Let's say you decline to pay back your 1/15th this year, and you make $90,000 a year. Your tax bill will go up by $724. I want to be really, really clear about this: If a) you can't afford to save $1,667, or b) pay an extra $724 in income taxes because you bought a house the problem is emphatically not that you used the Home Buyers' Plan. The problem is that you bought too much house or are spending too much money.
3. You will be robbing your retirement to buy a house.
Look, we rob our retirements to buy a lot of things. Just because the "robbing" doesn't always take the form of an RRSP withdrawal, it doesn't make it any less true.
Money diverted from long-term goals is money diverted from long-term goals whether it's taken from our RRSPs, our TFSAs, or from under our mattresses, whether we use it to buy a house, a new iPhone, or a series of piddling little purchases we can't even remember.
If you can really, truly afford to buy a house, and have been ruthlessly realistic about the amount of house you can afford while still saving appropriately for retirement, using your RRSP to defer income taxes on your down payment is a smart thing to do.
View original article here.
Initiative Signals New Era of Investor Disclosure
by The Investment Funds Institute of Canada
New regulations promote simpler, clearer information for mutual funds investors
A new era of investor disclosure has begun with the first set of rules coming into effect today that make it easier for Canadians to understand their investments.
"These new rules are putting us firmly ahead of the rest of the world in providing clear information to mutual funds investors," said Joanne De Laurentiis, president and CEO of The Investment Funds Institute of Canada (IFIC). "The industry is embracing these changes and collaborating to ensure their smooth implementation. Canada's regulators and the industry should take pride in what we are working to accomplish."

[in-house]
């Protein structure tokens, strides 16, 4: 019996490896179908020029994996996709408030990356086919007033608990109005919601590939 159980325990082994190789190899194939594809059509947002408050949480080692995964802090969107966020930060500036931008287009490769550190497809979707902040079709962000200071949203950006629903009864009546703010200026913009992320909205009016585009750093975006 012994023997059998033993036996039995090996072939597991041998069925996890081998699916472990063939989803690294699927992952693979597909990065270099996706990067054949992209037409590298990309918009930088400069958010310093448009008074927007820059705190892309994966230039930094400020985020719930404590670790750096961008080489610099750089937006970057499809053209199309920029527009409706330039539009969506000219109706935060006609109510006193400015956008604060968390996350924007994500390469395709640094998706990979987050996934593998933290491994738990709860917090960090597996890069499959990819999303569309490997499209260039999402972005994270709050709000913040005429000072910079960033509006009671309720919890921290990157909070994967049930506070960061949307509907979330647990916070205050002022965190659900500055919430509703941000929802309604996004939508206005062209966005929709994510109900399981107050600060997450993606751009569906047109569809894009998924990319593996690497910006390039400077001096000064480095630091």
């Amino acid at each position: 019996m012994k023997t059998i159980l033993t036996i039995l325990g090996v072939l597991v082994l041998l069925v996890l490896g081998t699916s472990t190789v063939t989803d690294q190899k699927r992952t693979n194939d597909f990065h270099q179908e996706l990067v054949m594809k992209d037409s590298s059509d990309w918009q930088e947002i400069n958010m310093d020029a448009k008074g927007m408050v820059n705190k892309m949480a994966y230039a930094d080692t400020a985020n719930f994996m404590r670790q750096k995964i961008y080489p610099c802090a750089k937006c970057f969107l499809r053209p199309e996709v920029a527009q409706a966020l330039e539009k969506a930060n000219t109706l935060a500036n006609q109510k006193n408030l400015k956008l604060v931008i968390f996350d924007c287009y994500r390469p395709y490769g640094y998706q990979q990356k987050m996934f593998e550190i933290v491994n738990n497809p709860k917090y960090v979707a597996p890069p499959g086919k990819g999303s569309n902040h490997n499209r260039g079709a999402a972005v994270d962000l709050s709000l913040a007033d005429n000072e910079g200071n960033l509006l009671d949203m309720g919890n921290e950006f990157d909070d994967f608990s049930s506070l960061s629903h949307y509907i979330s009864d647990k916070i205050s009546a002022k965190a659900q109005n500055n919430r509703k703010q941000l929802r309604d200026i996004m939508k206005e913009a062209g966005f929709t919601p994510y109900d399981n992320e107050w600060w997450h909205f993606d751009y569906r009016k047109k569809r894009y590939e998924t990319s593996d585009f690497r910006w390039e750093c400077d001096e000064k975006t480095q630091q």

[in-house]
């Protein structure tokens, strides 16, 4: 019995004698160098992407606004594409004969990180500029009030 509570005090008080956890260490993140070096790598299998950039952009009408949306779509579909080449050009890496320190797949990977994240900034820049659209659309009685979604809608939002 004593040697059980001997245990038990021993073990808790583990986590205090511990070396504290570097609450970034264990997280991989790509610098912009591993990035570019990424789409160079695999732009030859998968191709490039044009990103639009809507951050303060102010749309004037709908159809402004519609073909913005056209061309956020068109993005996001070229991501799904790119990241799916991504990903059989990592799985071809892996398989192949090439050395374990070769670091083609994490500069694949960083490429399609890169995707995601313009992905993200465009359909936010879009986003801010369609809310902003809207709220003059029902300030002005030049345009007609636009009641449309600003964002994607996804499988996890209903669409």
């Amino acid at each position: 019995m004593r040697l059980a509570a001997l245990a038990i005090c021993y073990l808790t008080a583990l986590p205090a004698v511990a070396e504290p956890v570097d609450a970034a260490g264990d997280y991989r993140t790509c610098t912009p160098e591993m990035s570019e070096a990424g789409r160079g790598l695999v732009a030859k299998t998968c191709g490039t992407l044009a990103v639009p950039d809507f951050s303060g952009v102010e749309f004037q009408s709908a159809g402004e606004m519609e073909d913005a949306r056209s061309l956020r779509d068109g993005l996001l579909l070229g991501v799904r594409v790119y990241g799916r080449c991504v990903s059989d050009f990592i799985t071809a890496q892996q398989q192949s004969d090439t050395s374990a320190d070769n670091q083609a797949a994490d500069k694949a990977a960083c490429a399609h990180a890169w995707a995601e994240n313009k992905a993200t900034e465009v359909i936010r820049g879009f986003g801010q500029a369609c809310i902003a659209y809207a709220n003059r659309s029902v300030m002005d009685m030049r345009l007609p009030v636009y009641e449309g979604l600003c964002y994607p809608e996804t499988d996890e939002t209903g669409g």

The changes that take effect today involve providing a clear description of benchmarks and disclosing fees before trades are made. By 2016, investors will receive statements showing, in dollar amounts, the costs associated with each of their products. On the performance side, investors will see how well their investments have performed in dollar terms since they started to invest and their percentage rate of return over several time periods.
The new rules, dubbed "CRM2", are the culmination of a journey that began in 1995 with the Stromberg report, leading to a series of regulatory improvements over time in a wide range of areas. Disclosure practices have developed over time, as the industry and its products have evolved along with our understanding of investors' information needs.
"CRM2 will lead to more informed investors, which will result in better conversations between investors and advisors," noted IFIC's second vice-chair John Adams, CEO, PFSL Investments Canada. "Informed investors are more committed to saving, resulting in a much improved financial future for themselves and their families. This supports the industry's vision to help Canadians plan and save for a secure retirement."
According to recent research, 94% of mutual funds investors indicate they trust their advisor to give them sound advice. Those working with an advisor are twice as likely to save regularly for retirement.
The successful implementation of CRM2 will help investors understand the value they get from their advisors. Having a financial advisor contributes positively and significantly to the accumulation of financial wealth. Households receiving financial advice for at least four years accumulate more than 1.5 times more assets than those who do not have an advisor, after all costs have been taken into account. After 15 years or more, households accumulate more than 2.7 times more assets, compared to those that do not have an advisor.
"It is important to investors and to the industry that CRM2 be implemented effectively, to empower investors through better information and education," De Laurentiis stated. "That is why the industry is actively seeking ways to create a new era in investor information by delivering on the spirit of the new rules."
View original article here.